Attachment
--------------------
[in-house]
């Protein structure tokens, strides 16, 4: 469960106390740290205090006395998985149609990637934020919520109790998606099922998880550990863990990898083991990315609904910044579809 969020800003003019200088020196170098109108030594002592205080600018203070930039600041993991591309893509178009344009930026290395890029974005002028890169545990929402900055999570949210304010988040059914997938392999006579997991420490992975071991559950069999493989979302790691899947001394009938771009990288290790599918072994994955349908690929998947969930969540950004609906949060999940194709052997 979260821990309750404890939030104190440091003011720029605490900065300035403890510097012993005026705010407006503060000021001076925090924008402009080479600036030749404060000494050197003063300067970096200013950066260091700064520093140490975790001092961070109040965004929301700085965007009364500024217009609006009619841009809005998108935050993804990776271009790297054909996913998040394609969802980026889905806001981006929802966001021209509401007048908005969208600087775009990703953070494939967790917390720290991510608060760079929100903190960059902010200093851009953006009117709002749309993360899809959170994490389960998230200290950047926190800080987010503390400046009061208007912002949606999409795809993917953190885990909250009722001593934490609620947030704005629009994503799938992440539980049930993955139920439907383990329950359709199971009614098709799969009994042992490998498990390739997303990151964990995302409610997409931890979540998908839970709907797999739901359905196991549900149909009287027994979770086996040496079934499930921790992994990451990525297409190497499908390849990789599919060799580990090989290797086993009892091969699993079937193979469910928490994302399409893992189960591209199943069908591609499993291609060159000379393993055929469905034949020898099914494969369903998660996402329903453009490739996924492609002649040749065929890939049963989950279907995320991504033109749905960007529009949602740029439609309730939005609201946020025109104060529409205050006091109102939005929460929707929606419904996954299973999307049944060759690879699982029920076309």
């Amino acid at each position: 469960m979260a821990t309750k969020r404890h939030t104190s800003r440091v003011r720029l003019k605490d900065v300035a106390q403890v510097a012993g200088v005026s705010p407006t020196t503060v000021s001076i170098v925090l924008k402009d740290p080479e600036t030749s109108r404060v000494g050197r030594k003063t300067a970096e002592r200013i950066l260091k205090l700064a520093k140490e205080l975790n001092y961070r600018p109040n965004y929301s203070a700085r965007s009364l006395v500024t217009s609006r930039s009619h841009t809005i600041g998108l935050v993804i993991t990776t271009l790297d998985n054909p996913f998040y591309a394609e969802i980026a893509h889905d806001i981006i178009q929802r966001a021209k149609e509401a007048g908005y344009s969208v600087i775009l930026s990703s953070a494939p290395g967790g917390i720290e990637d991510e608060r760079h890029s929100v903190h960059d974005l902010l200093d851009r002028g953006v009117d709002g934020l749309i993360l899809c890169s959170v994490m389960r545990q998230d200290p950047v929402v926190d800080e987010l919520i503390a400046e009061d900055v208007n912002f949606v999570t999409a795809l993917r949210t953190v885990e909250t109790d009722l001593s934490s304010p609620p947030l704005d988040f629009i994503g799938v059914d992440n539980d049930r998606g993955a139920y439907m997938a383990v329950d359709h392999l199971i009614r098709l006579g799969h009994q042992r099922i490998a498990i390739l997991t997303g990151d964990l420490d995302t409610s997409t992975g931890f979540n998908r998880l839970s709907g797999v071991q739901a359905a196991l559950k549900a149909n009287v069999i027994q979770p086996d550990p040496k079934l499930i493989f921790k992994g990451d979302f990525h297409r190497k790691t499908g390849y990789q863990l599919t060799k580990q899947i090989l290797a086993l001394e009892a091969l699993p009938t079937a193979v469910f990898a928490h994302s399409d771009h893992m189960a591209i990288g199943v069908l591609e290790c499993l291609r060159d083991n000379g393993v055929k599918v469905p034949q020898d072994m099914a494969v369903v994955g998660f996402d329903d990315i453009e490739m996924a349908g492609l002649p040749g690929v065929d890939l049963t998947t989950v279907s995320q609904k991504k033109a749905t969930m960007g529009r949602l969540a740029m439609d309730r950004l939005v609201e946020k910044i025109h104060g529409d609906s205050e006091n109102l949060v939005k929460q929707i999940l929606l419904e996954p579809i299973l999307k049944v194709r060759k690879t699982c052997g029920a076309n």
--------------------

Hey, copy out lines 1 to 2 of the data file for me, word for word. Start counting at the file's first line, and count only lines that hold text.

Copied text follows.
[in-house]
């Protein structure tokens, strides 16, 4: 469960106390740290205090006395998985149609990637934020919520109790998606099922998880550990863990990898083991990315609904910044579809 969020800003003019200088020196170098109108030594002592205080600018203070930039600041993991591309893509178009344009930026290395890029974005002028890169545990929402900055999570949210304010988040059914997938392999006579997991420490992975071991559950069999493989979302790691899947001394009938771009990288290790599918072994994955349908690929998947969930969540950004609906949060999940194709052997 979260821990309750404890939030104190440091003011720029605490900065300035403890510097012993005026705010407006503060000021001076925090924008402009080479600036030749404060000494050197003063300067970096200013950066260091700064520093140490975790001092961070109040965004929301700085965007009364500024217009609006009619841009809005998108935050993804990776271009790297054909996913998040394609969802980026889905806001981006929802966001021209509401007048908005969208600087775009990703953070494939967790917390720290991510608060760079929100903190960059902010200093851009953006009117709002749309993360899809959170994490389960998230200290950047926190800080987010503390400046009061208007912002949606999409795809993917953190885990909250009722001593934490609620947030704005629009994503799938992440539980049930993955139920439907383990329950359709199971009614098709799969009994042992490998498990390739997303990151964990995302409610997409931890979540998908839970709907797999739901359905196991549900149909009287027994979770086996040496079934499930921790992994990451990525297409190497499908390849990789599919060799580990090989290797086993009892091969699993079937193979469910928490994302399409893992189960591209199943069908591609499993291609060159000379393993055929469905034949020898099914494969369903998660996402329903453009490739996924492609002649040749065929890939049963989950279907995320991504033109749905960007529009949602740029439609309730939005609201946020025109104060529409205050006091109102939005929460929707929606419904996954299973999307049944060759690879699982029920076309």